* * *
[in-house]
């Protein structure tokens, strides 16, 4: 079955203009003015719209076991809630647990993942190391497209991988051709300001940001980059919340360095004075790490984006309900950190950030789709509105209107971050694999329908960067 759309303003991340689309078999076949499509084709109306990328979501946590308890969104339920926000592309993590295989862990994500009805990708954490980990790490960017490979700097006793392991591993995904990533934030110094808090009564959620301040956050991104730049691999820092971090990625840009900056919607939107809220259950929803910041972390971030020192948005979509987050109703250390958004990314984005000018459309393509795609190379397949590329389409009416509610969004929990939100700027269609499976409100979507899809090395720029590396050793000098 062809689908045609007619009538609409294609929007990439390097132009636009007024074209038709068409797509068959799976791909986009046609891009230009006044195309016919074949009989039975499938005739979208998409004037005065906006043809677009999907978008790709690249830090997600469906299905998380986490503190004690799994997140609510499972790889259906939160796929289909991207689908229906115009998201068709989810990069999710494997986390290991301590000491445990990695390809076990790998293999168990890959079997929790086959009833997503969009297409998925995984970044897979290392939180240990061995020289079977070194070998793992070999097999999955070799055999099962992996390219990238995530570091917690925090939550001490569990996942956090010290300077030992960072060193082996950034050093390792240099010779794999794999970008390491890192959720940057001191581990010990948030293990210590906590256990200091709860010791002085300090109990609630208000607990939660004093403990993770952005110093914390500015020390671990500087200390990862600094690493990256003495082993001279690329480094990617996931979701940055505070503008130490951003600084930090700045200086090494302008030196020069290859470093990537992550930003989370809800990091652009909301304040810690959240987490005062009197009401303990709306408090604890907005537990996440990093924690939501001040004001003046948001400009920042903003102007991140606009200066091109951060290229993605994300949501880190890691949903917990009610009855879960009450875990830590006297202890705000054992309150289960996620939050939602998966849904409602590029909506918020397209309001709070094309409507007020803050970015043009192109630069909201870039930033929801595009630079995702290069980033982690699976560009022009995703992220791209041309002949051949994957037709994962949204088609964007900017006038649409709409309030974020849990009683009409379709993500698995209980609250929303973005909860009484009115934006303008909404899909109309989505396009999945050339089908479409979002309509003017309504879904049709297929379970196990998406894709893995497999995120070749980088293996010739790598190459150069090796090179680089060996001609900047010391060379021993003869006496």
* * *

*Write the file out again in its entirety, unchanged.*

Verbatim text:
[in-house]
């Protein structure tokens, strides 16, 4: 079955203009003015719209076991809630647990993942190391497209991988051709300001940001980059919340360095004075790490984006309900950190950030789709509105209107971050694999329908960067 759309303003991340689309078999076949499509084709109306990328979501946590308890969104339920926000592309993590295989862990994500009805990708954490980990790490960017490979700097006793392991591993995904990533934030110094808090009564959620301040956050991104730049691999820092971090990625840009900056919607939107809220259950929803910041972390971030020192948005979509987050109703250390958004990314984005000018459309393509795609190379397949590329389409009416509610969004929990939100700027269609499976409100979507899809090395720029590396050793000098 062809689908045609007619009538609409294609929007990439390097132009636009007024074209038709068409797509068959799976791909986009046609891009230009006044195309016919074949009989039975499938005739979208998409004037005065906006043809677009999907978008790709690249830090997600469906299905998380986490503190004690799994997140609510499972790889259906939160796929289909991207689908229906115009998201068709989810990069999710494997986390290991301590000491445990990695390809076990790998293999168990890959079997929790086959009833997503969009297409998925995984970044897979290392939180240990061995020289079977070194070998793992070999097999999955070799055999099962992996390219990238995530570091917690925090939550001490569990996942956090010290300077030992960072060193082996950034050093390792240099010779794999794999970008390491890192959720940057001191581990010990948030293990210590906590256990200091709860010791002085300090109990609630208000607990939660004093403990993770952005110093914390500015020390671990500087200390990862600094690493990256003495082993001279690329480094990617996931979701940055505070503008130490951003600084930090700045200086090494302008030196020069290859470093990537992550930003989370809800990091652009909301304040810690959240987490005062009197009401303990709306408090604890907005537990996440990093924690939501001040004001003046948001400009920042903003102007991140606009200066091109951060290229993605994300949501880190890691949903917990009610009855879960009450875990830590006297202890705000054992309150289960996620939050939602998966849904409602590029909506918020397209309001709070094309409507007020803050970015043009192109630069909201870039930033929801595009630079995702290069980033982690699976560009022009995703992220791209041309002949051949994957037709994962949204088609964007900017006038649409709409309030974020849990009683009409379709993500698995209980609250929303973005909860009484009115934006303008909404899909109309989505396009999945050339089908479409979002309509003017309504879904049709297929379970196990998406894709893995497999995120070749980088293996010739790598190459150069090796090179680089060996001609900047010391060379021993003869006496």